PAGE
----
When the Edmonton Oilers won each of their five Stanley Cups, they played in front of sold-out crowds at the Northlands Coliseum. Rexall Place wasn’t even an idea as the Oilers dynasty cruised to four Cup wins between 1983 and 1988.
Even the departure of the greatest to play the game, Wayne Gretzky, couldn’t stop their winning ways as they took home the 1990 Stanley Cup as well.
Wednesday the Oilers played their final game in Rexall place, crushing the hapless Vancouver Canucks 6-2, riding the wave of energy in the building.
The future of Rexall is in doubt as the city decides whether to repurpose the building, or tear it down.
Before the Oilers move into Rogers Place next season, let’s pay homage to the building that housed some of the greatest players, teams, and names in hockey history.
5. Sam Gagner in elite company…
He didn’t get his first point until more than 22 minutes into the game, but by the time the night was over Sam Gagner had gotten into the record books.
On Feb. 2, 2012 Gagner and the hometown Oilers were locked in a three-three tie going into the third.
He already had a goal and two assists but it was far from over. He started the scoring in the final stanza of the game and was in on every Edmonton goal of the evening.
When it was all said and done Gagner had done something historic.
Jared Clinton, writer at The Hockey News, told Humber News the length of time it took between occurrences shows how impressive the feat was.
“It took 23 years after Mario Lemieux last scored eight points in a single game for someone to score eight in a game again.”
This may have ranked higher but it is likely to be done again, maybe not for some time but Clinton seems confident there will be another eight point game.
“It just takes being in the right places at the right time or picking up a secondary assist or two along the way,” he said. “It’s likely to be a long time before we see it again, but eight points is doable.”
4. A cinderella run….
Entering the 2006 Stanley Cup Playoffs the Edmonton Oilers were the last-ranked team in the stellar Western Conference.
They were paired up with the President’s Trophy winning Detroit Red Wings in the first-round, and written off by most the hockey world.
After taking a 3-2 series lead on the Red Wings, the Oilers came back to Rexall Place and knocked Detroit out in the one of the biggest upsets of the decade.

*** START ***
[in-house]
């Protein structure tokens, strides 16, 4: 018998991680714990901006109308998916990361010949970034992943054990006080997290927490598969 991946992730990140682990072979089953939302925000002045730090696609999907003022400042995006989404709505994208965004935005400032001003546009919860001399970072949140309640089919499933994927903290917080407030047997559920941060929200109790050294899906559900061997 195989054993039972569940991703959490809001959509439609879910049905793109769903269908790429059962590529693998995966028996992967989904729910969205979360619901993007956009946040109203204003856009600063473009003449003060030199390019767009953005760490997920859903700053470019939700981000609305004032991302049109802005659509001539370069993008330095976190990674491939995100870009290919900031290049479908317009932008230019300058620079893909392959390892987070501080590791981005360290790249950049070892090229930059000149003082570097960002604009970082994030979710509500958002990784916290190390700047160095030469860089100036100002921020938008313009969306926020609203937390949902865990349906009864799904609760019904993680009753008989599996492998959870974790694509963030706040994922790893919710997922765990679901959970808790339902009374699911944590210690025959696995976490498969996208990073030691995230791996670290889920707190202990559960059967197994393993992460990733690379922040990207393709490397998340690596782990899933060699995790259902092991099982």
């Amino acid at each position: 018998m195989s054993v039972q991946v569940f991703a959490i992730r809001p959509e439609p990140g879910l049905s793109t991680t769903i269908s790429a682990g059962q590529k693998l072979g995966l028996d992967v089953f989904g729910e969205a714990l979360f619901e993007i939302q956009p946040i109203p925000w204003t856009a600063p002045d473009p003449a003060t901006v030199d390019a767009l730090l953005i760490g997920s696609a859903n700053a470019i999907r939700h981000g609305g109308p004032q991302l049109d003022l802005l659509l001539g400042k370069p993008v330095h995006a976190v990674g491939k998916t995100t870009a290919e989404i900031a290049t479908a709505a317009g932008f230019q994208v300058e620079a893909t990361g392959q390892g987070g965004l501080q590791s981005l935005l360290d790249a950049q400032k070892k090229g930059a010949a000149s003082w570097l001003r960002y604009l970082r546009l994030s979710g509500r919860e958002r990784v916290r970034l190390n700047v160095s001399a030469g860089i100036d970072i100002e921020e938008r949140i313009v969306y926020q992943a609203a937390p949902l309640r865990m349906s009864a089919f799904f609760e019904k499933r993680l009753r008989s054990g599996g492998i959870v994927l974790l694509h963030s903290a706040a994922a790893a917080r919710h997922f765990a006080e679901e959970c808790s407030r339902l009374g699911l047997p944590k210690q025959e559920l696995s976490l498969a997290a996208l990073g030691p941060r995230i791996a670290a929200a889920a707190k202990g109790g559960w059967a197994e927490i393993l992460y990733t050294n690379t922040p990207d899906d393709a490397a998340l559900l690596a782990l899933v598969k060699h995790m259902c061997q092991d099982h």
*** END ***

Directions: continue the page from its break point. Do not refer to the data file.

The Oilers went on to beat fifth-ranked San Jose and sixth-ranked Anaheim en route to the final.
The 2011-2012 Los Angeles Kings are the only other eight seed to make the final since, although they came away victorious.
Clinton said this is one of the greatest playoff runs of the past decade, and with its ten year anniversary arriving this year, it seems fitting that Rexall should be honoured for its role in the run.
3. The Great One says farewell…
In hindsight this is one of the most influential moments in Edmonton’s franchise history.
If fans had known, watching Gretzky help the home team to their fourth Cup in five years, that he would be leaving town shortly thereafter, the atmosphere in Rexall would have been markedly different and that’s why this isn’t number one on the list.
When the 1988 Stanley Cup Final finished in game five, Gretzky and his fans could not have foreseen the trade that would change hockey forever.
Though he will always be remembered for helping to spread the game into the Southern United States by playing for the Los Angeles Kings, nothing seemed to make sense after trading the man who would become the most prolific scorer in NHL history.
2. Puck dynasty…
The Oilers entered the NHL in the 1979-80 season and didn’t miss the playoffs in any of their first 13 seasons.
They made their first final in the 1982-83 series and were matched up against the New York Islanders.
The Oilers lost that year giving the Isles their fourth consecutive Cup win in one of the greatest dynasties in NHL history. Some of the Islanders greatness must have rubbed off because after losing to the Isles that year the Oilers started a dynasty of their own.
After beating the Islanders in the 83-84 final, they won four Cups in the next six years, a record of winning that hasn’t been matched by any team since.
The most recent challenger is the Chicago Blackhawks, who have won three cups in the past six years.
The Oilers dynasty created a class of superstars, Gretzky, Mark Messier, Jari Kurri, and allowed for those superstars to spread the game when their time in Alberta was up.
Gretzky went to Los Angeles and helped stabilize a fledgling Kings franchise, while Messier went to New York and helped the Rangers win a cup for the first time since 1940.
1. 50 goals in 39 games…
In Gretzky’s second season in the NHL he started to create his legacy.
Mike Bossy and Maurice Richard were the only players to have scored 50 goals in 50 games up to that point, and Gretzky wanted to make his mark.
In a season where he scored 92 goals and 212 points The Great One crushed previous 50 in 50 marks.
On Dec. 30, Gretzky’s Oilers were playing the Philadelphia Flyers at home.
In his 39th game of the season Gretzky scored five goals, including an empty-netter with only three seconds left to reach the 50 goal plateau in only 39 games. By the time he reached 50 games he had amassed 61 goals, something he would do again in the 1983-84 season.
This makes number one on the list because of how safe the record is. Clinton said the game has evolved to the point where getting 50 goals in 50 games is unlikely at best.
“When we were seeing 50-in-50 scorers, the game was wide open and the checking wasn’t as tight.,” he said. “Even if they increase the sizes of the nets, it’s hard to fathom who could score 50 goals in 50 games.”
And that is 50 in 50. Gretzky did 50 in 39.